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Migration is the opportunity at the border

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Migration acts as a powerful engine for the U.S. economy. Immigrants fill crucial labor shortages, from healthcare and construction to tech and agriculture. This ensures businesses run smoothly, fostering economic growth.

Furthermore, immigrants are more likely to start businesses, bringing fresh ideas and fostering innovation. Their diverse skillsets enrich the workforce, leading to groundbreaking solutions across industries.

Work permits play a vital role in maximizing these economic benefits, especially for mixed-status families. These families often have one undocumented parent and children who are U.S. citizens. Without a work permit, the undocumented parent may be forced into the underground economy, with lower wages and no protections.

A work permit allows them to contribute their skills legally, increasing tax revenue and boosting consumer spending. Studies show immigrants, regardless of skill level, are net tax contributors, meaning they pay more in taxes than they use in social services. Additionally, their wages rise, improving their families' standard of living and overall economic participation.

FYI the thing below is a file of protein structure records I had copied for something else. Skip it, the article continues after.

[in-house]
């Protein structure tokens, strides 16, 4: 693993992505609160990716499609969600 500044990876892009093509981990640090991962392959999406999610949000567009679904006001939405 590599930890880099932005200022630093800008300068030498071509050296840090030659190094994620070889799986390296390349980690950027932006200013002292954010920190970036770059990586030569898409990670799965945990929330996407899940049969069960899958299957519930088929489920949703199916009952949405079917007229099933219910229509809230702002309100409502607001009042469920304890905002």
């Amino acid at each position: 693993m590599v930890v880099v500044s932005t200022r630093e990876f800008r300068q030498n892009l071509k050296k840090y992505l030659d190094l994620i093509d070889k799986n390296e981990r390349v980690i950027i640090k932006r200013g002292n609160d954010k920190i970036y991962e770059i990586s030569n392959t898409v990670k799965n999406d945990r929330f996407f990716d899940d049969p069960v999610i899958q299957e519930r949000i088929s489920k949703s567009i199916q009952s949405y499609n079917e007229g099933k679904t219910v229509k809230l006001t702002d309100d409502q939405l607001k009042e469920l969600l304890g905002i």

When undocumented parents can work legally, they contribute to a stronger, more cohesive society. Their children, who are U.S. citizens, benefit from financial stability and a positive role model. This fosters a sense of belonging and encourages future generations to contribute meaningfully to the American story.

Work permits, especially for mixed-status families, could unlock the full potential of economic contribution. By allowing undocumented parents to work legally, the U.S. strengthens its economic engine, fosters social integration, and paves the way for future generations to thrive.

Juan Carlos Cerda is the Texas State Director for the American Business Immigration Coalition.

"The Source" is a live call-in program airing Mondays through Thursdays from 12-1 p.m. Leave a message before the program at (210) 615-8982. During the live show, call833-877-8255, email thesource@tpr.org.

*This interview will be recorded on Tuesday, April 16, 2024.

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David Martin Davies can be reached at dmdavies@tpr.org and on Twitter at @DavidMartinDavi